What it’s really all about. I’m at my best when I am rolling along with life, as we all are. It’s hard for me, because I’m pre-disposed to control-freakedness and compulsive worrying. Every day, I do my best to wake up in a mind set that I’m going to allow the events in my life to unfold before me, rather than trying to control my circumstances all the time. When I can get into this mind space, something remarkable happens – things unfold exactly as they should. What’s even more remarkable is, when I’m busy worrying and trying to control everything, things…well they unfold, exactly as they should. So if things are going to happen exactly as they should anyway, why bother worrying about them? Why not just focus on what I am doing every moment and let the rest sort itself out?

Reduce the clutter in your life. Move every day. Re-evaluate, and adjust. Let things unfold. It takes some getting used to, but good habits take time to form. With a little time, your fresh start will evolve into your way of life.


One Response

  1. Removing clutter and getting moving can be hard to get started, but it is worth it. Even the clutter from your kitchen counter, or that stuff you store under your bed can be a weight around your neck. This year I have made a plan to get rid of the clutter, the noise and the stuff. My husband, who likes to save all manner of stuff, be it golf shirts from the 1980’s or pre-war nails (yes I’m talking second world war that he got from his dad’s tool kit) is going to have to get used to the fact that his junk is disappearing.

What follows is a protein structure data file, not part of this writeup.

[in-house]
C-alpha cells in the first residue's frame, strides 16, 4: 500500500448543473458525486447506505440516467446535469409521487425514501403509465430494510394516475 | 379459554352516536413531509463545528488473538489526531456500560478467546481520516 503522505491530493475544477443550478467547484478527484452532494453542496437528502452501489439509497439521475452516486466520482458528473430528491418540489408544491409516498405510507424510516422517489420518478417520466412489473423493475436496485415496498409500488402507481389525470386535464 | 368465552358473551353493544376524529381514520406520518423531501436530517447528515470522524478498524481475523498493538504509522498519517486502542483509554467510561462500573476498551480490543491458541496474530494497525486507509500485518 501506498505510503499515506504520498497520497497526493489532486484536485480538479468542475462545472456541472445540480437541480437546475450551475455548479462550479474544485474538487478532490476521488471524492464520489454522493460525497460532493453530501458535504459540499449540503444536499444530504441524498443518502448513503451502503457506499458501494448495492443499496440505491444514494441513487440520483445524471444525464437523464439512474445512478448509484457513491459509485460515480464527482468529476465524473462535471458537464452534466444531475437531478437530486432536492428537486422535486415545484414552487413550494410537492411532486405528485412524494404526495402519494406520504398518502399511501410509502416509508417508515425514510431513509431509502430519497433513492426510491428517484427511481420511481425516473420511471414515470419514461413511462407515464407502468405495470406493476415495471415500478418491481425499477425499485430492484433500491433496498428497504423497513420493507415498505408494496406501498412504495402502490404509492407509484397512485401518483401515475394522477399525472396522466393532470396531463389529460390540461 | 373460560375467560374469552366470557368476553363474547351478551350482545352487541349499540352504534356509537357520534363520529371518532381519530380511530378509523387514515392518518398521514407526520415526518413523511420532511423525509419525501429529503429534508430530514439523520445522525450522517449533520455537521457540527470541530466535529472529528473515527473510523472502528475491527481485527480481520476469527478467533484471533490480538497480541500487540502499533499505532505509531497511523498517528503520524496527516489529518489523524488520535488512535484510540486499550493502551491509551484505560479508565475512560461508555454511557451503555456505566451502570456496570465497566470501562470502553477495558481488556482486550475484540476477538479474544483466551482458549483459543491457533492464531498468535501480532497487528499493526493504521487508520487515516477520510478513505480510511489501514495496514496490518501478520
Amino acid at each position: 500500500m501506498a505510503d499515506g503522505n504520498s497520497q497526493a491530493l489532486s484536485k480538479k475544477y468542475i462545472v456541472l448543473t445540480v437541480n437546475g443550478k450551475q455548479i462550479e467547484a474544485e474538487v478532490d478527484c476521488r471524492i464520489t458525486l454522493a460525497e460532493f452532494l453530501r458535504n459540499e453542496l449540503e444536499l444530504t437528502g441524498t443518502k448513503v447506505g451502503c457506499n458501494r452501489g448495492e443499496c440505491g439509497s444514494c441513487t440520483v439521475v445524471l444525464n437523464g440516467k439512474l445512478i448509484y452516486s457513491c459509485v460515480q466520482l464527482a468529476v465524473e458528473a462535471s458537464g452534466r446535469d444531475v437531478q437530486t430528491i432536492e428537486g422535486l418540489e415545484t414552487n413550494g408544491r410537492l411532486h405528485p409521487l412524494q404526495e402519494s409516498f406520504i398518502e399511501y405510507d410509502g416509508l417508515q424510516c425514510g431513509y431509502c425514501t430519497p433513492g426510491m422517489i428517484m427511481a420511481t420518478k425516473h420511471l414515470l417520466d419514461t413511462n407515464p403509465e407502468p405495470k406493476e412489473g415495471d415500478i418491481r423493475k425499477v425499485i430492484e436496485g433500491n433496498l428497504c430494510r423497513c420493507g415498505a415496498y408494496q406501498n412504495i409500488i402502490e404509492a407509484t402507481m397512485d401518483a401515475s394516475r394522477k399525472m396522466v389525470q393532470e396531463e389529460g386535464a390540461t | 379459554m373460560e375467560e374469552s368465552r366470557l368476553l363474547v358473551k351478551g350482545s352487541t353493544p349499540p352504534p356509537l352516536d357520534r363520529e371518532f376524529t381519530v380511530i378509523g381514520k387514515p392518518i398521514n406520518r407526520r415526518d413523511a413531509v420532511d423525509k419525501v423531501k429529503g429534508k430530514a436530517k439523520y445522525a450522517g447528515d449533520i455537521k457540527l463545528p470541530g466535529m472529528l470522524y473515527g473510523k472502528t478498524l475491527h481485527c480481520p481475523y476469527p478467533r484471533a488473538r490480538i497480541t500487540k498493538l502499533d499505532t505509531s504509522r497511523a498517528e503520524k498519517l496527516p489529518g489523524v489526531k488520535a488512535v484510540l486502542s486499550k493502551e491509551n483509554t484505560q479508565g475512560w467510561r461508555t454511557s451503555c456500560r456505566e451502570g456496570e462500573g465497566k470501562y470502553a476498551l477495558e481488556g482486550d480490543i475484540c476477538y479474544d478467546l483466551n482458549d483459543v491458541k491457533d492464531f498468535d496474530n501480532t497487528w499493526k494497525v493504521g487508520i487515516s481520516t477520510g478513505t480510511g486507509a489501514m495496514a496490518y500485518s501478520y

My bike is out, tuned up and ready to go, every weekend I take it for at least a couple of hours spin and let me tell you it makes a difference, both in how I feel…and how I look. At least I think it does.

    I like to walk, and when doing so use the time to think, plan and scheme. It’s the perfect time to get the cobwebs out, and insert plans and activities that are good, going somewhere and will make a difference.

    Thanks for the great post Sue, as always thought provoking and enough to get me off my duff.